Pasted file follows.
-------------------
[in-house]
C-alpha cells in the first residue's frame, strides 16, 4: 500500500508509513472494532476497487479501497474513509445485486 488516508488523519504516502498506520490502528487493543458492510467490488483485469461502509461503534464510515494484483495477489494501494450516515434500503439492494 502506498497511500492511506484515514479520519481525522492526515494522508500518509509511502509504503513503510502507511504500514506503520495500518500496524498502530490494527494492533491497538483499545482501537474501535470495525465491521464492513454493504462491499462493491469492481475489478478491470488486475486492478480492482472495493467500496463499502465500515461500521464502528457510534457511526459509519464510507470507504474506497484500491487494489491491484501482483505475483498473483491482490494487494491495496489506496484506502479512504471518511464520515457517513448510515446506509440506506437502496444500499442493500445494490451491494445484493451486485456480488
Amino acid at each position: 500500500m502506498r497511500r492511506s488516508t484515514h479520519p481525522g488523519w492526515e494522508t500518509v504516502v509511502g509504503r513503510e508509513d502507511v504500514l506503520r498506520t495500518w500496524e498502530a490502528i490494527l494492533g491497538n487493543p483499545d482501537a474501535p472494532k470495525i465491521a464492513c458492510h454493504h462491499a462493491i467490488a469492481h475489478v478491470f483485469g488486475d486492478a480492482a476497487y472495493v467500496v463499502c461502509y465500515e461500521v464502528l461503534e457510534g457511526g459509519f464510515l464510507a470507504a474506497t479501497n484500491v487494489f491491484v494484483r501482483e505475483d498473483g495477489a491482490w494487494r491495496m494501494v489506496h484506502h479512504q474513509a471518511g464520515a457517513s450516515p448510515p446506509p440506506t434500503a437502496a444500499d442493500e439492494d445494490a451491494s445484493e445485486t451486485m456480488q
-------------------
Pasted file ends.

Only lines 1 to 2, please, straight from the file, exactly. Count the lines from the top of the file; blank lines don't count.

[in-house]
C-alpha cells in the first residue's frame, strides 16, 4: 500500500508509513472494532476497487479501497474513509445485486 488516508488523519504516502498506520490502528487493543458492510467490488483485469461502509461503534464510515494484483495477489494501494450516515434500503439492494 502506498497511500492511506484515514479520519481525522492526515494522508500518509509511502509504503513503510502507511504500514506503520495500518500496524498502530490494527494492533491497538483499545482501537474501535470495525465491521464492513454493504462491499462493491469492481475489478478491470488486475486492478480492482472495493467500496463499502465500515461500521464502528457510534457511526459509519464510507470507504474506497484500491487494489491491484501482483505475483498473483491482490494487494491495496489506496484506502479512504471518511464520515457517513448510515446506509440506506437502496444500499442493500445494490451491494445484493451486485456480488